In the Garden: Ash borer: What is the threat?

On a recent fall drive, we spotted purple triangular boxes hanging from trees. I later learned that Ohio has joined 46 other states in using these purple traps to survey for the emerald ash borer (EAB) beetle, the news-making Asian import that has killed millions of ash trees in Michigan and has now infested trees in some 40 Ohio counties. 

Our county extension agent, Eric Imerman, says no infestations have been reported in Madison County, but the bordering counties of Union and Franklin have had reports. He says one in five to six trees in the county is an ash. Because of their prevalence, he is encouraging county residents to identify ash trees on their property, monitor their health and consider a plan for treating or removing the ash trees.

The larvae of these menacing beetles eat the live tissue beneath ash trees’ bark and kill their hosts within three to five years of infestation. Because the larvae overwinter beneath the bark, they can be inadvertently transported via firewood, logs or nursery stock—the sources of most of Ohio’s infestations, according to state statistics.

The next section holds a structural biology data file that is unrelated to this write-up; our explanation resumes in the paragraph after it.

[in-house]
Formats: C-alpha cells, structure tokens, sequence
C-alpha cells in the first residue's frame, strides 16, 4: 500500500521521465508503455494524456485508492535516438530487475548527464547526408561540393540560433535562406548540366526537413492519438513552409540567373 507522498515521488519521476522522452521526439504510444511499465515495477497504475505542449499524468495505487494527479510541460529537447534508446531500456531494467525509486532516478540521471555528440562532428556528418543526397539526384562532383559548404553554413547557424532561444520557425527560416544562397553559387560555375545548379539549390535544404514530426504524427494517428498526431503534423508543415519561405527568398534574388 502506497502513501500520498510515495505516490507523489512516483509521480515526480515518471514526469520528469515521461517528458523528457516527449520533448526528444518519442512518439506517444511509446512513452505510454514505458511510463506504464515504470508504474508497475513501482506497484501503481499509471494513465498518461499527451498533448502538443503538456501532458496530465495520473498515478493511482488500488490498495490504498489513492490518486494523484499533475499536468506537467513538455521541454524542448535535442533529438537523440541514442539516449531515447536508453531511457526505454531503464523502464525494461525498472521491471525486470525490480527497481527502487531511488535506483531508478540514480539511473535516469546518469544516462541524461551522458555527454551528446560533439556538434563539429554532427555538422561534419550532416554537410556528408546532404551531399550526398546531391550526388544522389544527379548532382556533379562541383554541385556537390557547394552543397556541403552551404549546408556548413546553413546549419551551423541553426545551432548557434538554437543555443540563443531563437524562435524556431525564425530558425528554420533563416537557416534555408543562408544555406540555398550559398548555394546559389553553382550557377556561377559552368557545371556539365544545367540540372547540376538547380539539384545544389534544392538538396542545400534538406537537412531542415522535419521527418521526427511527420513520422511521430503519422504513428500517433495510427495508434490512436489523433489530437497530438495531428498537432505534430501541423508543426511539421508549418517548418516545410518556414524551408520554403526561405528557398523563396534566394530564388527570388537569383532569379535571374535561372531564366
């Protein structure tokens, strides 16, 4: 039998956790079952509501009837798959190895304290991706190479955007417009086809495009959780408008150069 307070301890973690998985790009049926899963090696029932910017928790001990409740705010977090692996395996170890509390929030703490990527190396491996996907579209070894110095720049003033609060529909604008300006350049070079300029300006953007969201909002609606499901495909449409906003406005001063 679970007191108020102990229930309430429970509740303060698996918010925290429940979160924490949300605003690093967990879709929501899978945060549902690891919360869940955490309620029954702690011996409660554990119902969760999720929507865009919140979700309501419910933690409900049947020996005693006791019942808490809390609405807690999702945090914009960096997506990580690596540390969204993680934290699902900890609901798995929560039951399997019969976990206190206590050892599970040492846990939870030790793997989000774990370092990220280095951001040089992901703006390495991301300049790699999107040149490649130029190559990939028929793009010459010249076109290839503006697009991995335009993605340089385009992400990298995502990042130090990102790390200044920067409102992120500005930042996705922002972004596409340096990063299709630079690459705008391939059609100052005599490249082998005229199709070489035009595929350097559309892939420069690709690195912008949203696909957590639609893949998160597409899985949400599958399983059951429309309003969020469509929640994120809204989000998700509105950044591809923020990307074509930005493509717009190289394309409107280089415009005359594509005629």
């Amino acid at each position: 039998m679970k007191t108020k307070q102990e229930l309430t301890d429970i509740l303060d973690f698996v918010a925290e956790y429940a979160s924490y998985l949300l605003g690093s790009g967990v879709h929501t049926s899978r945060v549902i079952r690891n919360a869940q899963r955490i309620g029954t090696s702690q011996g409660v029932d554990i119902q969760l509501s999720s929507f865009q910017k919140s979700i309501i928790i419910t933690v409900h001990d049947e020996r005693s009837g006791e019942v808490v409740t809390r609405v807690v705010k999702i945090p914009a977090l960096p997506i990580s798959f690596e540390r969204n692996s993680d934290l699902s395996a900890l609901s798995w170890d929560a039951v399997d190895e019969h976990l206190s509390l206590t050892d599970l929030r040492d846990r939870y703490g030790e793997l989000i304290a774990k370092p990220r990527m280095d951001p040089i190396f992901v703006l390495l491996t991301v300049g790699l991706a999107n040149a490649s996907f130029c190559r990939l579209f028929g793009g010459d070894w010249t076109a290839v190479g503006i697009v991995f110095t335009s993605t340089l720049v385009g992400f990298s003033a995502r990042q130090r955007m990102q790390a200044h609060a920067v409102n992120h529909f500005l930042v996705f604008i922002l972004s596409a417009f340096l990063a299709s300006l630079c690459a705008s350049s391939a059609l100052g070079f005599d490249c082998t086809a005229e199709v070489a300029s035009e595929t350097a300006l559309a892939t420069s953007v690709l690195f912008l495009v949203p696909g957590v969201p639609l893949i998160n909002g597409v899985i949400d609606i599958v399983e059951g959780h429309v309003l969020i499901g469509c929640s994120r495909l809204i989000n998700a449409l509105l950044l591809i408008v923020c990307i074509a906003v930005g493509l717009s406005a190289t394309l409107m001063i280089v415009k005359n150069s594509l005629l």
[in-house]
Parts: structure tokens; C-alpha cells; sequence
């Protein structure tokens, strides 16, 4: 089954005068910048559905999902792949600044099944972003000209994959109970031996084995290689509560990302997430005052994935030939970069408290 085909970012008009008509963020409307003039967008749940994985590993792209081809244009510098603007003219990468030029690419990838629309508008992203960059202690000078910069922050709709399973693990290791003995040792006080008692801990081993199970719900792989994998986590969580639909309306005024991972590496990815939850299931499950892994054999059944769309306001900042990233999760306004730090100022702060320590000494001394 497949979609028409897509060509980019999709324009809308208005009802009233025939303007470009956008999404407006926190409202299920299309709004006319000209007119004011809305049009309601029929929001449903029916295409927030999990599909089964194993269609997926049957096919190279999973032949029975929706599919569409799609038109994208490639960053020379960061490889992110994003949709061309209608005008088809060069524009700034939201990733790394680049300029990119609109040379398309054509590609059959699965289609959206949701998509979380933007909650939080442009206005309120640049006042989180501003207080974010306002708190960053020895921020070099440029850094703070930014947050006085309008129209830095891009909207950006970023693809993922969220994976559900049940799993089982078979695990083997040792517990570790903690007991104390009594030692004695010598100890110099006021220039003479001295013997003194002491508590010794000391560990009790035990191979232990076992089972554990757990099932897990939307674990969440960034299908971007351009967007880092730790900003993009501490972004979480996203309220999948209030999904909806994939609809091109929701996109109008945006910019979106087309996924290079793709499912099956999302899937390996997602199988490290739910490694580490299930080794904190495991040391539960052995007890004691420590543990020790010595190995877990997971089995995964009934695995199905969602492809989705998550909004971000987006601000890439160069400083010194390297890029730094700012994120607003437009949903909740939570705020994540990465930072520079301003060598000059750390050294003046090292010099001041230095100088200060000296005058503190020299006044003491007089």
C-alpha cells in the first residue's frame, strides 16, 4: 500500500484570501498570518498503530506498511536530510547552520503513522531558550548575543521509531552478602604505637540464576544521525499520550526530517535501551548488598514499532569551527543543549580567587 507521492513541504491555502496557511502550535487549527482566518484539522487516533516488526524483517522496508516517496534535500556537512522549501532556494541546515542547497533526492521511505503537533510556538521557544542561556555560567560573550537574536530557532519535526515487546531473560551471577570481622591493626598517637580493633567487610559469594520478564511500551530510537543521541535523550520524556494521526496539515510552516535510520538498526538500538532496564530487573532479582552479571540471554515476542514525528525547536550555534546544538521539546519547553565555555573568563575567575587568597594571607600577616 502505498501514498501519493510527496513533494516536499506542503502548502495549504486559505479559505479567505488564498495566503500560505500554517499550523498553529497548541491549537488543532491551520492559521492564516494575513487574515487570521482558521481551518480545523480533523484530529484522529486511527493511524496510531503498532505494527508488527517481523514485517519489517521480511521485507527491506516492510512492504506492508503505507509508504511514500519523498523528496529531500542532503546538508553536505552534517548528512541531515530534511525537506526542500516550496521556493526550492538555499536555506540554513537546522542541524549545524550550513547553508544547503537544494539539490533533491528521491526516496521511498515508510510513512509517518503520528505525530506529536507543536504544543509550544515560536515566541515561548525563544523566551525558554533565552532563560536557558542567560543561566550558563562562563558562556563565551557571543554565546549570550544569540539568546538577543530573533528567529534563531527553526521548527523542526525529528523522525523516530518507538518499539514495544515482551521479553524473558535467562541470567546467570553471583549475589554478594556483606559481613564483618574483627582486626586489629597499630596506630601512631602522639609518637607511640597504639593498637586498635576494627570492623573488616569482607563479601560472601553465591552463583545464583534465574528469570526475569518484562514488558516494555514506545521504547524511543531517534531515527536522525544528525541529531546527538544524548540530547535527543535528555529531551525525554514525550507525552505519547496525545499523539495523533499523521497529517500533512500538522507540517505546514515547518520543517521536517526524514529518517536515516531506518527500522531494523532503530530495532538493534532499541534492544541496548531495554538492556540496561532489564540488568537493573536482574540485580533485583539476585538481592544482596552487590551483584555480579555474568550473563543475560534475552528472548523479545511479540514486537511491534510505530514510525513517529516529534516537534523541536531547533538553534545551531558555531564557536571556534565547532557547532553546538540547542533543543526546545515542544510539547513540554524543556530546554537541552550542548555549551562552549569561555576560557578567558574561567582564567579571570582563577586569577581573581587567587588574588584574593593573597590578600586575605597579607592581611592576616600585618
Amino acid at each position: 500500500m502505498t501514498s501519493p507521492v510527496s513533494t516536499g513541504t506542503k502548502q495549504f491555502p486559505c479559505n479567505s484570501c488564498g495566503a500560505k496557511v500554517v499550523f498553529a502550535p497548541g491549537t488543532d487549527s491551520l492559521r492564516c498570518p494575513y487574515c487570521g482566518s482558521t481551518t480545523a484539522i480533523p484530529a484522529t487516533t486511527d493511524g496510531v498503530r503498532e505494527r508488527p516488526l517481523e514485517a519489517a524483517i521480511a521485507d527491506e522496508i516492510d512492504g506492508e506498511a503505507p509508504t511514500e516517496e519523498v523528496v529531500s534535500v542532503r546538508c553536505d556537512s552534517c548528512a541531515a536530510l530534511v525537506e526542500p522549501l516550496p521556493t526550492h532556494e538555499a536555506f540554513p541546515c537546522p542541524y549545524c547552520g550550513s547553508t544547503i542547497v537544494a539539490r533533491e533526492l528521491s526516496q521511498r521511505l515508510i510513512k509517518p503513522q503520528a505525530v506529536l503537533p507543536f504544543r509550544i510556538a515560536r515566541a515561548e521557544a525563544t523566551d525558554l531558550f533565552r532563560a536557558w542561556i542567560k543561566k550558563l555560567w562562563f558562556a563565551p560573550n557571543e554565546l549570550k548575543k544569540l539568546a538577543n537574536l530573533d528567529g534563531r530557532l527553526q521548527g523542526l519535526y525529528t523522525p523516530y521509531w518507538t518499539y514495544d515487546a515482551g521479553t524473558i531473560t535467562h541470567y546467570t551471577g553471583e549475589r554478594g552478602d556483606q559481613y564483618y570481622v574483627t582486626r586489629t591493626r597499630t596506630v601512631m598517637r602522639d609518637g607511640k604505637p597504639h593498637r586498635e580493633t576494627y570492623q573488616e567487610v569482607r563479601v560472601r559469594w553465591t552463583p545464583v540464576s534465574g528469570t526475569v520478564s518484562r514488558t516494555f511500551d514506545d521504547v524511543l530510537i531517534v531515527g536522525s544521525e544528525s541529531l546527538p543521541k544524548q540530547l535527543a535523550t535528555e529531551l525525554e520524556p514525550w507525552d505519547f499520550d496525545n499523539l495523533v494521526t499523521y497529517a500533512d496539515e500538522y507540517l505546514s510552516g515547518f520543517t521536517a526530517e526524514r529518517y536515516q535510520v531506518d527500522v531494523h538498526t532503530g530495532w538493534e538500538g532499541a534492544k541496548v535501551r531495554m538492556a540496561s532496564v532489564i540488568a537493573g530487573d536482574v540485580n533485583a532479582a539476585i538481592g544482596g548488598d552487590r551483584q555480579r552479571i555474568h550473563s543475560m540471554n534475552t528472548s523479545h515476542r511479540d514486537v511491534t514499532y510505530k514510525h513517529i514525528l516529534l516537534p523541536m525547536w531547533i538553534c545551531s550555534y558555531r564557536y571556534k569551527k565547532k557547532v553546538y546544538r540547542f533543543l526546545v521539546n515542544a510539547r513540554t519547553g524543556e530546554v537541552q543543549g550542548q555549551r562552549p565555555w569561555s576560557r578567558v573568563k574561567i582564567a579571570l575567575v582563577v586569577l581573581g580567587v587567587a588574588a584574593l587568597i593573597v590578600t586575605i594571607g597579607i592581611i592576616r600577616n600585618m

Identifying Ash Trees
Confused with boxelder and walnut trees, ash trees are distinguished by: 1) their branching pattern—branches arranged directly across from one another; and 2) their compound leaves with five to nine feather-like leaflets.

Watching for Beetles
While an infested ash tree’s decline is gradual, early symptoms include dead branches near the tree’s top or wild leafy shots growing out from its lower trunk. D-shaped exit holes and bark splits exposing S-shaped tunnels are more significant signs. Any suspected infestations should be reported to the state’s EAB hotline at 1-888-OHIO-EAB.

Prevention or Removal
Residents are now facing a dilemma to treat their ash trees with a costly preventative pesticide or remove the trees and replace them with other varieties. Research and experience have shown that insecticides can protect the trees, but success is not assured.  For more information on these pesticide options, visit or To save money in the long run, many are opting to remove the trees before they become larger and more costly to cut down, then replacing them with other varieties.

Teresa Woodard is a volunteer with the Madison County Master Gardeners. Questions and gardening news items are welcomed at 740-852-0809 or by e-mail at

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